About ten years ago I bit into a cherry tomato and was stopped in my tracks. It was so tasty. I had forgotten when I last t-a-s-t-ed a real tomato. I looked at the plastic packaging and there was the phone number of the farmer who grew the tomato. I rang.
‘Are you the bloke who grows the tomatoes?’
‘Depends on who’s asking,’ was the cautious reply.
‘The happiest bloke on the planet right now,’ I shot back.
It was all about the death of average. It started with a story about tomatoes in 1950 being too round. They rolled off the conveyor belt and slowed production. Enter Jack Hannah and the VF145. It was a square looking tomato. It solved this rolling-off problem. Only thing is it tasted like cardboard but hey, production increased.
They had taken perfect individual tomatoes and changed them to fit into the industrial machine. Average was better.
People were treated like tomatoes.
Industrialism demanded that people fit in because people are part of THE SYSTEM.
We have especially approached our education system this way. Seth Godin says, “We hold people back and reprocess them if, at the end of the year, they don’t meet the quality standards. We have built an education system that insists everyone be average.
[Schools are] “in which raw products, children, are to be shaped and formed into finished products… manufactured like nails, and the specifications for manufacturing will come from government and industry. Ellwood P. Cubberley, Stanford’s Dean of Education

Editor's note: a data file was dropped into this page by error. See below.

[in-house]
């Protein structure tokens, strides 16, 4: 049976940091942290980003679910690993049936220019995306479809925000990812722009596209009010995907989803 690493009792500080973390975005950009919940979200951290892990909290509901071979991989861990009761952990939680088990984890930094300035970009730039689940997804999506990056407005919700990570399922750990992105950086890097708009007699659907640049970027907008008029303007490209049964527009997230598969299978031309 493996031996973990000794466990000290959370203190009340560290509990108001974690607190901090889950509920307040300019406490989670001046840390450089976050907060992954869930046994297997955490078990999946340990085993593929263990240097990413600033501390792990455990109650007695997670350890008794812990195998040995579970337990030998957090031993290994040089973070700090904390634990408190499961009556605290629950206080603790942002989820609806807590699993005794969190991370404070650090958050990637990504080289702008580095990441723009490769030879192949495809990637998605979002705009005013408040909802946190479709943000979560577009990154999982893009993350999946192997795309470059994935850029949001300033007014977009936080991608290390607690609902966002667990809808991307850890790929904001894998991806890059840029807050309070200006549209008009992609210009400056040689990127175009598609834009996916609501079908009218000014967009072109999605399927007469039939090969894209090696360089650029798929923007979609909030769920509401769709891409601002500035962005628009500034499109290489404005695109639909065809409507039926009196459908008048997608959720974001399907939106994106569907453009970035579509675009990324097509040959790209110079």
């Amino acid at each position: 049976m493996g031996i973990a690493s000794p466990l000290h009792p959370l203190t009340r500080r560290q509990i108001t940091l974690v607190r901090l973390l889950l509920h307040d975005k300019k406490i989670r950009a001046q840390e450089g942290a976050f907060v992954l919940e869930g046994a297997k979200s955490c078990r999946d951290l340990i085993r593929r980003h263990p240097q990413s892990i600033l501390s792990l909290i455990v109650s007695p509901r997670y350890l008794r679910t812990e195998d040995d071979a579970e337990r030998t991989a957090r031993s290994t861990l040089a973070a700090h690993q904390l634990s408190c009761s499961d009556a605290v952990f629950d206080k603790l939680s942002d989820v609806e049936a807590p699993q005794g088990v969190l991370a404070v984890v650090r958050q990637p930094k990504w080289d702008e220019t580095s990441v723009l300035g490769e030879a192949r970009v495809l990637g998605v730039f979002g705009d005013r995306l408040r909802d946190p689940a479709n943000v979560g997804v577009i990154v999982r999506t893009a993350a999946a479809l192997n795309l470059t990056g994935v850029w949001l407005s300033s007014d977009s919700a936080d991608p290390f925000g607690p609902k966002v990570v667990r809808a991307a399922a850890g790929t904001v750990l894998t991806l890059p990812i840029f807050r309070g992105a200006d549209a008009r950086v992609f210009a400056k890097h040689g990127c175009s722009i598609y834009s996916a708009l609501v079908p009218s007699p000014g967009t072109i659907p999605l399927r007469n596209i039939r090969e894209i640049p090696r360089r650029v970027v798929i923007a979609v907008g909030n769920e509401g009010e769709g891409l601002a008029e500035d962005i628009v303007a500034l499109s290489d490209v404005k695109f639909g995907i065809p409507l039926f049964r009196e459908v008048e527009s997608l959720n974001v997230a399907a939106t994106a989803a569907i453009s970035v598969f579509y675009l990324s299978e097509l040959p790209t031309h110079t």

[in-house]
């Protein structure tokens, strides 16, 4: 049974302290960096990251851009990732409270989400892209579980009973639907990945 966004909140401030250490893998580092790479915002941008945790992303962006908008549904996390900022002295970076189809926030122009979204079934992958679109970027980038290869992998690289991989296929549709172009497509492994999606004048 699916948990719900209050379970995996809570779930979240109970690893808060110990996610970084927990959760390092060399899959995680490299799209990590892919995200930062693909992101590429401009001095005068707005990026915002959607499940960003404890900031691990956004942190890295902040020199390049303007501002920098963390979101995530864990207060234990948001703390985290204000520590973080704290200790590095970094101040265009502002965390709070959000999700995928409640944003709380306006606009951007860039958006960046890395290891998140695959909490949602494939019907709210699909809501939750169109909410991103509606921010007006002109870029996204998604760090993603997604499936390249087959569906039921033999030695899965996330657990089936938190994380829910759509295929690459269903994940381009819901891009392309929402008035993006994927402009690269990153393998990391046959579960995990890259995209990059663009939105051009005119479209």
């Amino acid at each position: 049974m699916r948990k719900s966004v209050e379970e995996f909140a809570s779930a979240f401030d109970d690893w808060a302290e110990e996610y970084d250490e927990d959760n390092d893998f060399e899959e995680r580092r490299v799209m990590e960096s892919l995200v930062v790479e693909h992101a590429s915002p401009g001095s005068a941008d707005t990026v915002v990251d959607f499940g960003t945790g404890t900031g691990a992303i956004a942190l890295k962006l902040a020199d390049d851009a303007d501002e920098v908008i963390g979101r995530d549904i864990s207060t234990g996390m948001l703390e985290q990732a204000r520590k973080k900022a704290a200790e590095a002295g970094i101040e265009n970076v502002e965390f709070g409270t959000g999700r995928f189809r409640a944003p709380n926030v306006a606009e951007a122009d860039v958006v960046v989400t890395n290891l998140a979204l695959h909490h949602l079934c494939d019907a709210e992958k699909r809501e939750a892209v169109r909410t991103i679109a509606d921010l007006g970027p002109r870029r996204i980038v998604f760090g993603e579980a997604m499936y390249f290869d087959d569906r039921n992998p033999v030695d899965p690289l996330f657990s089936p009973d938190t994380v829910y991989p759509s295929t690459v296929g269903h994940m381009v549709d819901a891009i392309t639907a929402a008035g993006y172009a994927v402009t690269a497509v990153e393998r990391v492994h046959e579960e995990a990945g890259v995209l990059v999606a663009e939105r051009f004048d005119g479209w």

But now it looks like industrialism is coming to an end AND humans are anything but average. Starbucks has more than 80,000 combinations of beverages. Effective schools have embraced the idea that no one is average. The competitive advantage today is to see and respond to the uniqueness in every person.
Is this the end of average?
So if you are feeling that you have faded into the background, that you aren’t being seen or heard for who you are, then it seems the system is starting to change. 4IR, the Fourth Industrial Revolution is happening. What are you doing to position yourself for this change? With every change comes opportunity. Be the one who grabs it because you know where to look for it.
Become part of the conversation. Start moving off the back foot onto the front foot.